My DSP professor uses the freqz() function to find and plot the frequency response and I think it's wrong but I want to make sure before I point it out. Take this example:

Given the impulse response of an LTI, derive an expression for the magnitude and phase response and verify using MATLAB.

$$h(n)=2(-1)^{n-8\over 2}\sum_{k=0}^5 \delta(n-2k)$$

This is how I calculated the freq. response:

The impulse response is just the following values:

h = 2[1 0 -1 0 1 0 -1 0 1 0 -1]

The freq. response is the FT of the impulse response:

$$H(e^{j\omega}) = \sum_{n=-\infty}^\infty h(n)e^{-j\omega n}$$

h(n) exists only for $n=[0,10]$ so I change the limits of summation. Also, the series in the impulse response, converges to 6, so I replace it with 6:

$$\sum_{n=0}^{10} 2\times 6\times (-1)^{n-8\over 2}e^{-j\omega n}$$

Let $n'={n-8\over 2}\Rightarrow n=2n'+8$. Absorb the $(-1)^{n'}$ term. Replace these in the summation and update the limits in terms of n':

$$2\times 6 \sum_{n'=-4}^{1} (-1)^{n'} e^{-j\omega (2n'+8)}=12\sum_{n'=-4}^{1} e^{-j8\omega}(-e)^{-j2\omega n'}=12e^{-j8\omega}\sum_{n'=-4}^{1}(-e)^{-j2\omega n'}$$

And after finding the sum of the series, and some simplifications, the expression becomes:

$$H(e^{j\omega})=\frac{12(1-e^{-12\omega j})}{1+e^{-2\omega j}}$$

I derived the expression for phase response and got the following:

$$\angle H(e^{j\omega})=-5\omega +{\pi\over 2}+\left\{ \begin{array}{ll} 0, & k{\pi\over 6}\le\omega\le(k+1){\pi\over 6} \\ \pi, & (k+1){\pi\over 6}<\omega<(k+2){\pi\over 6} \\ \end{array} \right.$$ for $k=0,1,2,...$

I plug in some test value for $\omega$ to get the phase.

Then, to find and plot the frequency response, this is what my professor does:


where h is the vector of the impulse response, h(n), and w is the vector of freq. (in rad). He says the '1' is added because it's an FIR filter.

Looking at the MATLAB documentation for freqz none of what he said makes sense. The '1' is supposed to be the arguments for the number of points for the transformation, and 'h' is supposed to be the digital filter represented either by the vector coefficients b and a or other methods.

When I run his code, I get the right shape and points where the frequency jumps up by $\pi$ but not the right values. For example, this is what I get with his plot:

enter image description here

Notice the phase at $\pi /6$.

This is what I get by passing the b and a coefficients from the transfer function $H(e^{j\omega })$:

enter image description here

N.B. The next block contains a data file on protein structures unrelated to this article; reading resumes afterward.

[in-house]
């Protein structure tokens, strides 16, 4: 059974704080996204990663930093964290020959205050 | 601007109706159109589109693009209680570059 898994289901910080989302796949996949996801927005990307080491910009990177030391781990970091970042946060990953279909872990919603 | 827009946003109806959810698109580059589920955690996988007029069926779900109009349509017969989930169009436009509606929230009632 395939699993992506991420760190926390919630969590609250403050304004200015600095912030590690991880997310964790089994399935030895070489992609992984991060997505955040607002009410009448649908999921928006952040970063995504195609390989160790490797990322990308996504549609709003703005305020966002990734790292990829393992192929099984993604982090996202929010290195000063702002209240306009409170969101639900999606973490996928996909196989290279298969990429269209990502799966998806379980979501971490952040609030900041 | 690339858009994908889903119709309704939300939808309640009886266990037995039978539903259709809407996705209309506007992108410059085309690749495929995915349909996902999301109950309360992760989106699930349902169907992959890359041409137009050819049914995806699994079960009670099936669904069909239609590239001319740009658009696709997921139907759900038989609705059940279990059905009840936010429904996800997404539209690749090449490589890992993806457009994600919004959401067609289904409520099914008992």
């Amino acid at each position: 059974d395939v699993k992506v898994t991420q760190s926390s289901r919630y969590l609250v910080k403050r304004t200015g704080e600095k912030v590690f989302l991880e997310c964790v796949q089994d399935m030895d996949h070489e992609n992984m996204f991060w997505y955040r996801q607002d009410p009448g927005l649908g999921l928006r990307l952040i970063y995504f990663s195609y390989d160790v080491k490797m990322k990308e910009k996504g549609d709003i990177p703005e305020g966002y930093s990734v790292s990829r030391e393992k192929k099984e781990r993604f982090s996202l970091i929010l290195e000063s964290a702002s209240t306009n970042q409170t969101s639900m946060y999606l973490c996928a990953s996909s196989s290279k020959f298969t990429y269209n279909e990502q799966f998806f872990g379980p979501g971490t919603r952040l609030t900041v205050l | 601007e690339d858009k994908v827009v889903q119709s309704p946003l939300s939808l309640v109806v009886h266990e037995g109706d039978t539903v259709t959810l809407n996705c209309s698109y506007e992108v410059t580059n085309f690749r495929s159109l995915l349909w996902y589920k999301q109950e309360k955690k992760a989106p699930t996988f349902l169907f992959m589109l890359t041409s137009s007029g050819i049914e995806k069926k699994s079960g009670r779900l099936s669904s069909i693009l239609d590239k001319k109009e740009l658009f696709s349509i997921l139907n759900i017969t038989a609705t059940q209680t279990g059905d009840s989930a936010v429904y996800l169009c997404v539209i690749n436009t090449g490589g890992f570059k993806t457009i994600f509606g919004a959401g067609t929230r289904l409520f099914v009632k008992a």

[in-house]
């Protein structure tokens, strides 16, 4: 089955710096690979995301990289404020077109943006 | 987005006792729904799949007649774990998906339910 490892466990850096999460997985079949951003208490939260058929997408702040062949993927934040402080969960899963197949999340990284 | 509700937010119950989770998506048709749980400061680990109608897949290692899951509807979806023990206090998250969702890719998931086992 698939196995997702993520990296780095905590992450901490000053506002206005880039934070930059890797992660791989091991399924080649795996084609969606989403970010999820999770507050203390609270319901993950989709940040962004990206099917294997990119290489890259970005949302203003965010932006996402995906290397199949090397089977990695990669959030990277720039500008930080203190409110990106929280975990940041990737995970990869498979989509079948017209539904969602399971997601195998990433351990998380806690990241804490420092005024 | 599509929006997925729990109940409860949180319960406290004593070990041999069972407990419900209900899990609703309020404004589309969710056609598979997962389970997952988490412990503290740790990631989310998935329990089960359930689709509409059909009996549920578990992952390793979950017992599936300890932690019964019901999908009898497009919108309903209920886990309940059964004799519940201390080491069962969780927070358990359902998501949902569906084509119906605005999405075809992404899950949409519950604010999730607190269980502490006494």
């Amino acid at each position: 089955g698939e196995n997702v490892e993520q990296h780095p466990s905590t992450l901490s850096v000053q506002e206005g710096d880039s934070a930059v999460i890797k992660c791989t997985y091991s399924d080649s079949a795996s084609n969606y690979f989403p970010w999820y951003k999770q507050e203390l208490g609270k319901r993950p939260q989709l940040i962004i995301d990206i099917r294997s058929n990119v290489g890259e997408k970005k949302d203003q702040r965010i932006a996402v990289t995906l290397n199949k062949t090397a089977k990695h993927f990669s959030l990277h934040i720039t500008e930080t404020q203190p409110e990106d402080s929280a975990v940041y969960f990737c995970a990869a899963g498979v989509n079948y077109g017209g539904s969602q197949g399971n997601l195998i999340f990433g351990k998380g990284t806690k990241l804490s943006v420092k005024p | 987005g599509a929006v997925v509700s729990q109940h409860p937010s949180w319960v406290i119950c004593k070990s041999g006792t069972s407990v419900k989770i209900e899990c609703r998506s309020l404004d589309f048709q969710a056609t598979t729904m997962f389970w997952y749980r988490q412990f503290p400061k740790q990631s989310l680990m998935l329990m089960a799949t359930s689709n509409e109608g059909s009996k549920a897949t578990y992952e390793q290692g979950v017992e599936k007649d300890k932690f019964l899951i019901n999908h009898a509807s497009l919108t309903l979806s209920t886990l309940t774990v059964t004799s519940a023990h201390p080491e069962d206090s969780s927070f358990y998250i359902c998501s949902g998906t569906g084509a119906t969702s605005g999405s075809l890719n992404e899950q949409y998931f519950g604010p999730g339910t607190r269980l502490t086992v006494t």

Notice the phase at $\pi /6$. If I plug in $\omega = \pi /6$ in the expression for the phase response, I get that the phase is $\phi = -\pi /3 \Rightarrow -60^{\circ}$

I tried hours and hours to find out what my mistake was and got very frustrated, until I looked at the documentation. I want to bring this up to him because other students in the class are using his method which inherently gives wrong results, and future students will too, but just to make sure before I do that, am I right or am I wrong?

Thank you!

  • $\begingroup$ That was a bad comment, I hope you could ignore it (deleted). $\endgroup$ – a concerned citizen Apr 3 at 15:44

Your professor is right, and you're almost right too. The filter is clearly an FIR filter, but because its frequency response can be expressed as a geometric series, a recursive implementation is possible.

If you write the transfer function as a rational function you get


which is almost the same as you got, apart from a constant factor.

Note that there is a pole-zero cancellation in $(1)$, so the filter is FIR with impulse response

h = [2 0 -2 0 2 0 -2 0 2 0 -2];

So apart from rounding errors both

b = 2*[1,zeros(1,11),-1];
a = [1,0,1];
[H1,w] = freqz(b,a,1024);


[H2,w] = freqz(h,1,1024);

must give the same result, which turns out to be true. On my machine I get

ans =    7.9623e-14

Note that the phase is ambiguous, so the phase values are only identical up to an additive multiple of $2\pi$.

  • $\begingroup$ Thank you so much for the answer. I have a few more questions to expand on: 1. how did you get the constant for your transfer function to be 2? I edited my question to show my process for finding the DFT of h(n). Clearly, my mistake is with assuming that the $\delta(n-2k)$ series converges to 6. I know that the DFT of $\delta(n)=1$ so it makes sense intuitively that it should be 1 instead of 6 but I don't know how to do that mathematically. Btw, this process is before we got to the z-transform although we have covered that already. 2. How is it that you can just pass the h vector into freqz? $\endgroup$ – Kevin KZ Apr 3 at 14:59
  • $\begingroup$ Sorry, ran out of characters but from 2-continued: Looking at MATLAB's doc., the args passed should be either the vector coeffs [b] and [a] or a digital filter 'd' or an 'sos'; how does the vector fit in here? I'm assuming since you said there's a zero-pole cancellation that the $z^{-2}$ term is cancelled so that leaves with 11 zeros in the num. and the den. = 1. The degree of the num then becomes 10 ($z^{-12}/z^{-2}=z^{-10})$ So then the vector h represents the coeffs of the num. $b_i$ for $i=[0:10]$, and since the den = 1, that's why there's a '1' passed as the a arg, correct? $\endgroup$ – Kevin KZ Apr 3 at 15:08
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    $\begingroup$ @KevinKZ: If you have a FIR filter with impulse response h, then b=h (numerator) and a=1 (denominator). In that sense, a FIR filter is just a special case with a=1. $\endgroup$ – Matt L. Apr 3 at 15:12
  • $\begingroup$ so I'm assuming this wouldn't work if for some reason the h-vector contains extra padded zeros, for example: h=[0 0 0 0 0 2 0 -2 0 2 0 -2 0 2 0 -2 0 0 0 0] ? $\endgroup$ – Kevin KZ Apr 3 at 15:24
  • $\begingroup$ @KevinKZ: Of course it would work, why not? $\endgroup$ – Matt L. Apr 3 at 16:57

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